Andrew Kehler, University of California, San Diego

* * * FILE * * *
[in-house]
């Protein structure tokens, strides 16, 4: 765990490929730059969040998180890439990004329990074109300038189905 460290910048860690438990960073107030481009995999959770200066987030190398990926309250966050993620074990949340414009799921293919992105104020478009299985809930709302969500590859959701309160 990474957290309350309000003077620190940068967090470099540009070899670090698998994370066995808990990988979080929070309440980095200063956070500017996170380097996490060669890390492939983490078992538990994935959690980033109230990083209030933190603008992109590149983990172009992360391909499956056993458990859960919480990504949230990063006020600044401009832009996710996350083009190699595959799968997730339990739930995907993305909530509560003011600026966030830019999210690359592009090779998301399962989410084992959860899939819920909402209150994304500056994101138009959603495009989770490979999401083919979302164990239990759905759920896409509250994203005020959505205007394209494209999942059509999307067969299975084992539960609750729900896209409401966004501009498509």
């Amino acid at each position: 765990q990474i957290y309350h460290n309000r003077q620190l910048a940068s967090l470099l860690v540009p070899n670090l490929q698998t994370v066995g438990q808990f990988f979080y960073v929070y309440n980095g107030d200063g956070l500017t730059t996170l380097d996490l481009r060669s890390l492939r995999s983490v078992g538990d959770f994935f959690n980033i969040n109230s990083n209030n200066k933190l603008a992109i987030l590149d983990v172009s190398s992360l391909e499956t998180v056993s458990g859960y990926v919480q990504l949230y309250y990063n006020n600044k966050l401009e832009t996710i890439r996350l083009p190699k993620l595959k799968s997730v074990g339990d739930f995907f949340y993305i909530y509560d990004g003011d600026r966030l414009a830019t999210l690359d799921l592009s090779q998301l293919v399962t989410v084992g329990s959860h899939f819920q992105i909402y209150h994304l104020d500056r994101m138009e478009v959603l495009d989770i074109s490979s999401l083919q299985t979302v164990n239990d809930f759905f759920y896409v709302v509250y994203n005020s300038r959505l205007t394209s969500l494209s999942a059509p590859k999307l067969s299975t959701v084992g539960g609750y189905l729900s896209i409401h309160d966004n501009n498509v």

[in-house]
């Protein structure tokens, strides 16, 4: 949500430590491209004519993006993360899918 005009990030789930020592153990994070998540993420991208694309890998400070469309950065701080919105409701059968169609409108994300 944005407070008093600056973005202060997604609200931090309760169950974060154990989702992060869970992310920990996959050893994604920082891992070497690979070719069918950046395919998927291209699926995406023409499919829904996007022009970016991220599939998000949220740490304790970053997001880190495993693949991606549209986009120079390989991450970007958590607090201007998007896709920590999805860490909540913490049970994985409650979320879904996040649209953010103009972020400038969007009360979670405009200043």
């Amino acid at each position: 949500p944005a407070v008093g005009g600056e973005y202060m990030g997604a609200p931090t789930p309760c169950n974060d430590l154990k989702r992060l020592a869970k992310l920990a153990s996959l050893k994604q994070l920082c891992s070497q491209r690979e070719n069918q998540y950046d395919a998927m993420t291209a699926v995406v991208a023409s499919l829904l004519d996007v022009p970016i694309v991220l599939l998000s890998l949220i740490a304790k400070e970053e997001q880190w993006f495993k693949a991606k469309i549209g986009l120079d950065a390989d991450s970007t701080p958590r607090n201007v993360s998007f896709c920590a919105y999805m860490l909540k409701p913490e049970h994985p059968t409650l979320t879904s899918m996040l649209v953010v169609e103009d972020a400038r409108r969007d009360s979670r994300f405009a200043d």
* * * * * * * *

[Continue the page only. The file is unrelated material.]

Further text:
We analyze a corpus of referring expressions collected from user interactions with a multimodal travel guide application. The analysis suggests that, in dramatic contrast to human-human interaction, the interpretation of referring expressions can be computed with very high accuracy using a model which pairs a highly impoverished notion of discourse state with a simple set of rules that are insensitive to the type of referring expression used. We attribute this unexpected result to the implicit manner in which the interface conveys the system’s beliefs about the operative discourse state, to which users appear to tailor their choice of referring expressions. This result offers new insight into the way that computer interfaces can shape a user’s language behavior, insights which can be exploited to bring otherwise difficult interpretation problems into the realm of tractability.